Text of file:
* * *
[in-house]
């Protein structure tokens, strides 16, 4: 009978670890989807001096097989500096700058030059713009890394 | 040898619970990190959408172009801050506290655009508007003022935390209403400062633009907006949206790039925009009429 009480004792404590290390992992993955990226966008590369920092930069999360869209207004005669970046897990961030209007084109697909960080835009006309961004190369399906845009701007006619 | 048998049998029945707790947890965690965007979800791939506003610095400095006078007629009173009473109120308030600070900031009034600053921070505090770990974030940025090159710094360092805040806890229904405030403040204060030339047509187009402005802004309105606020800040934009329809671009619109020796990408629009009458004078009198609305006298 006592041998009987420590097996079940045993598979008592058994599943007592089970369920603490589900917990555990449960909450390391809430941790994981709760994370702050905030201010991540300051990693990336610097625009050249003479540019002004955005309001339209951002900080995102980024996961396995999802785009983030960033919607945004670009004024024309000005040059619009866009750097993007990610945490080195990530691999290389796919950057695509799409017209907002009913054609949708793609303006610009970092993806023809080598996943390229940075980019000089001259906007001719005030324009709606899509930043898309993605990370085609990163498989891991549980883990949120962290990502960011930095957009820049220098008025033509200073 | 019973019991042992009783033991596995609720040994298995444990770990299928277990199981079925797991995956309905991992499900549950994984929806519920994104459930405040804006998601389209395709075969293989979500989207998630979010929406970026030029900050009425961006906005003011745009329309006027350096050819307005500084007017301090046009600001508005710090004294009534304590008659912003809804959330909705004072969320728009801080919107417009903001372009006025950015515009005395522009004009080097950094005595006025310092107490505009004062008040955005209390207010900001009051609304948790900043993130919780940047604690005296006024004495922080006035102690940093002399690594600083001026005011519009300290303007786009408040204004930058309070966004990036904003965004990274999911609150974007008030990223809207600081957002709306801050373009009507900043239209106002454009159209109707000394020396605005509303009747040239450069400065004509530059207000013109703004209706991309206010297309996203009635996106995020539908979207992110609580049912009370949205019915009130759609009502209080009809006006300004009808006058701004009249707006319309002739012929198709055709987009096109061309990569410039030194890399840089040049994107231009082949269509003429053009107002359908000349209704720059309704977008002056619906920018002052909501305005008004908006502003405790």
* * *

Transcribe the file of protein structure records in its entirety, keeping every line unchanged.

[in-house]
């Protein structure tokens, strides 16, 4: 009978670890989807001096097989500096700058030059713009890394 | 040898619970990190959408172009801050506290655009508007003022935390209403400062633009907006949206790039925009009429 009480004792404590290390992992993955990226966008590369920092930069999360869209207004005669970046897990961030209007084109697909960080835009006309961004190369399906845009701007006619 | 048998049998029945707790947890965690965007979800791939506003610095400095006078007629009173009473109120308030600070900031009034600053921070505090770990974030940025090159710094360092805040806890229904405030403040204060030339047509187009402005802004309105606020800040934009329809671009619109020796990408629009009458004078009198609305006298 006592041998009987420590097996079940045993598979008592058994599943007592089970369920603490589900917990555990449960909450390391809430941790994981709760994370702050905030201010991540300051990693990336610097625009050249003479540019002004955005309001339209951002900080995102980024996961396995999802785009983030960033919607945004670009004024024309000005040059619009866009750097993007990610945490080195990530691999290389796919950057695509799409017209907002009913054609949708793609303006610009970092993806023809080598996943390229940075980019000089001259906007001719005030324009709606899509930043898309993605990370085609990163498989891991549980883990949120962290990502960011930095957009820049220098008025033509200073 | 019973019991042992009783033991596995609720040994298995444990770990299928277990199981079925797991995956309905991992499900549950994984929806519920994104459930405040804006998601389209395709075969293989979500989207998630979010929406970026030029900050009425961006906005003011745009329309006027350096050819307005500084007017301090046009600001508005710090004294009534304590008659912003809804959330909705004072969320728009801080919107417009903001372009006025950015515009005395522009004009080097950094005595006025310092107490505009004062008040955005209390207010900001009051609304948790900043993130919780940047604690005296006024004495922080006035102690940093002399690594600083001026005011519009300290303007786009408040204004930058309070966004990036904003965004990274999911609150974007008030990223809207600081957002709306801050373009009507900043239209106002454009159209109707000394020396605005509303009747040239450069400065004509530059207000013109703004209706991309206010297309996203009635996106995020539908979207992110609580049912009370949205019915009130759609009502209080009809006006300004009808006058701004009249707006319309002739012929198709055709987009096109061309990569410039030194890399840089040049994107231009082949269509003429053009107002359908000349209704720059309704977008002056619906920018002052909501305005008004908006502003405790």